Anyway, I'd been debugging this problem, which was a huge blocker for doing anything interesting, where some commands I sent would crash the receiving kernel thread. Note, I don't mean returned an error code, I mean I was seeing stack traces in dmesg along with warnings about stuck kernel tasks.
After two full days of debugging I finally figured out what was going on, and it's bananas.
One of the core structures used everywhere in ZFS is this thing called an nvlist. It's basically just a dictionary but with a couple unique properties that make it weird to work with. One of the features it has is a native serialization format. This is how you exchange data with the kernel, mostly anyway, you create nvlists, serialize them, and send them to the kernel with an ioctl. Another is that it has a couple flags that control it's behavior, like whether or not it can behave as a multi-map (which is also it's default behavior.) These flags are propagated in the serialized form.
When the kernel receives an nvlist it has some validation functions that iterate over the key value pairs in the list to make sure it has the necessary keys with the right types in it for the command you sent.
Now, the flag that makes it behave like a regular dictionary is called
NVLIST_UNIQUE_NAMES. When you set this the nvlist will replace any value with a new value if you add the same key twice. If course, like a normal dictionary, there's functions for doing lookups that are named things like
nvlist_lookup_int32, one for each supported data type.
Now, I had been constructing my nvlists without the unique names flag, because it didn't seem overly significant. I wasn't adding multiple keys so why would it matter? Well, it turns out that without that flag, nvlist lookup functions return an error code.
And the kernel asserts that the error code from these lookup functions is zero. Why didn't it error in the validation functions? Well, because it wasn't using the lookup interface, it was using the iteration interface which doesn't return errors because when you iterate it treats the dictionary like an array.
This is not documented anywhere at all, I had to read the source of the nvlist code really, really carefully to discover this.
Fucking. God. Damnit. Anyway, my Rust interface can now make snapshots and ostensibly do anything else the kernel supports. I'm now just in the process of writing a nice ergonomic interface instead of fighting with mysterious crashes. There's some legacy commands that don't use the nvlist interface, but I think those shouldn't be a problem because I've got the full command structure implemented, I'm just not using every field in it yet.
 the only thing I'm linking with is the nvlist library because they have a really specialized structure and serialization format that I don't want to re-implement in Rust right now.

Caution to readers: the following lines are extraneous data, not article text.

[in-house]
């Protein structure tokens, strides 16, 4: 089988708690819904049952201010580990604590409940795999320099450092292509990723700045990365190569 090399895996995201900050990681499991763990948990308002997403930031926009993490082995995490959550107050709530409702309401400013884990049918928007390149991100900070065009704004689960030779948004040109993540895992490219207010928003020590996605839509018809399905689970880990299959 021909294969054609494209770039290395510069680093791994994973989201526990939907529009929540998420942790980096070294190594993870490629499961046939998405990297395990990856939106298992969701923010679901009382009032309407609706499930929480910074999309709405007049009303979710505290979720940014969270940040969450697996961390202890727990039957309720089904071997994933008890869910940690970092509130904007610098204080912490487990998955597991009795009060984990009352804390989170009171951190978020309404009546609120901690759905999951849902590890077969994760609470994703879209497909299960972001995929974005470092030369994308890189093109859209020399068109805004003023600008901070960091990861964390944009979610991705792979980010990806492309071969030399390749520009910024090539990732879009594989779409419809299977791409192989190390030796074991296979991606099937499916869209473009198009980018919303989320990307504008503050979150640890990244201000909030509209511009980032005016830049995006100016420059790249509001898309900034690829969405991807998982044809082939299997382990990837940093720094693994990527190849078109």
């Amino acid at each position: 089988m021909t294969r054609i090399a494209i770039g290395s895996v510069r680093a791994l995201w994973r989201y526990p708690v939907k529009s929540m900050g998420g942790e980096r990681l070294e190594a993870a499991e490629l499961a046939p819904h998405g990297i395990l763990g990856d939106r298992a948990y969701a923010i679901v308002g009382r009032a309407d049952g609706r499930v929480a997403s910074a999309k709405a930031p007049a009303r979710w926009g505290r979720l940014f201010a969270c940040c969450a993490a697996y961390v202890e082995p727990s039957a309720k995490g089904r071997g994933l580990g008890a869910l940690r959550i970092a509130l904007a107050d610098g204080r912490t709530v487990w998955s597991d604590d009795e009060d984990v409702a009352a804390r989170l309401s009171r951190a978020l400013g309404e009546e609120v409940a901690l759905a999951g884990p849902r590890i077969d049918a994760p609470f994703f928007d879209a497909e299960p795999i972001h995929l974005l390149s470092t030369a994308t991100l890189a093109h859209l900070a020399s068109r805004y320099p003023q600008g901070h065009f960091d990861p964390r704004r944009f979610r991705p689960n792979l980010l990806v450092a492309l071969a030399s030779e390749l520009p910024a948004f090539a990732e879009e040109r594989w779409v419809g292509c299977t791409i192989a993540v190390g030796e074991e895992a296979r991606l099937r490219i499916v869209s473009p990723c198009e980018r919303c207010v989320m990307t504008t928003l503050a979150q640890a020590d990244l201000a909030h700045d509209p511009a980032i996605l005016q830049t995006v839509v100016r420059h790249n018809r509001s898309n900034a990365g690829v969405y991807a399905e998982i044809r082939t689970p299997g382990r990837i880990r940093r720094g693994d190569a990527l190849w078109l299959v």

"A periodic script for zfs scrub has been added. For more details, see the periodic.conf(5) manual page."
One thing that #ZFS is manifestly very not good at is deleting huge directory trees. (Tens or hundreds of millions of files.) One user has hundreds if not thousands of directories with 150,000 9KiB files each. If it were in its own filesystem, as I try to nudge users toward, I could just `zfs destroy` and that would be it. Instead I have to wait for `rm -rf` to complete because it's one big cesspit.
Question for the #ZFS people here. I have an ancient #TrueNAS SCALE machine which I am renting from my hosting provider. It has a Xeon W3520 (4C/8T @ 2.93GHz), 8GB RAM, 4x3TB spinning rust, in a single pool with two mirrored vdevs.
I'm using this machine as iSCSI backend for my virtualization hosts. It's slow AF. I get extremely poor IOPS. I'm pretty sure it's the disks that are the bottleneck. ... (continued)
#btrfs is neat! Added an extra disk to my pool and rebalanced for RAID1 in 2-3 commands. Even supports raid1 on different sized disks.
Would really like to see stable RAID5 though. Losing a whole disk with RAID1.
Looks like its time for a new #introduction :blobfoxwave:
I am an engineer living near San Francisco with my partner #migrating to this instance from @firstname.lastname@example.org. As a gay/queer furry (adjacent?) engineer, I am excited to be joining this community!
My projects and interests cover all sorts of things, from tech (#fpga #eink #cpp #python #arduino #selfhosting #zfs #VintageComputing) to #travel (and #transit) and creative outlets (#photography #DigitalArt #music #gardening #movies #cooking).
(NB: I'm just kicking off the migration process. If you see follow requests from this account over the next few days, it's likely I was following you from @email@example.com)
It's hosted in an ATX case with a single PSU in a datacenter in SLC. I cannot get to it this week due to our annual SOC-2 audit. I should be able to get to it next week however.
Sorry for the inconvenience.
This is nice:
#ZFS for Dummies#
Client (a bit clumsy but positive and honest) calls: "Help! Just came back from lunch break and accidentally deleted all files on the file server!"
Me, unfazed: "Alright, besides you, who else worked on the file server during lunch break?"
Client: "No one, we were all away and I'm the first one back. Others will be back by 15:00"
Me, looking at the clock and noticing it's 14:30: "Okay, what time did you go to lunch?"
Client: "At 13:30. How long will it take to restore from the backup? Do you think we'll be able to work tomorrow?"
Me, without flinching as I type "zfs rollback *dataset-13:45-snapshot": "Done"
Client: "All the files reappeared!"
Me: "Thank #ZFS, #FreeBSD, and whoever set up automatic snapshots every 15 minutes."
Well. That's what I THOUGHT. As part of my EARLIER debugging, I had messed with a lot of networking things, because I assUmeD that it was a networking issue, again. It wasn't, obviously.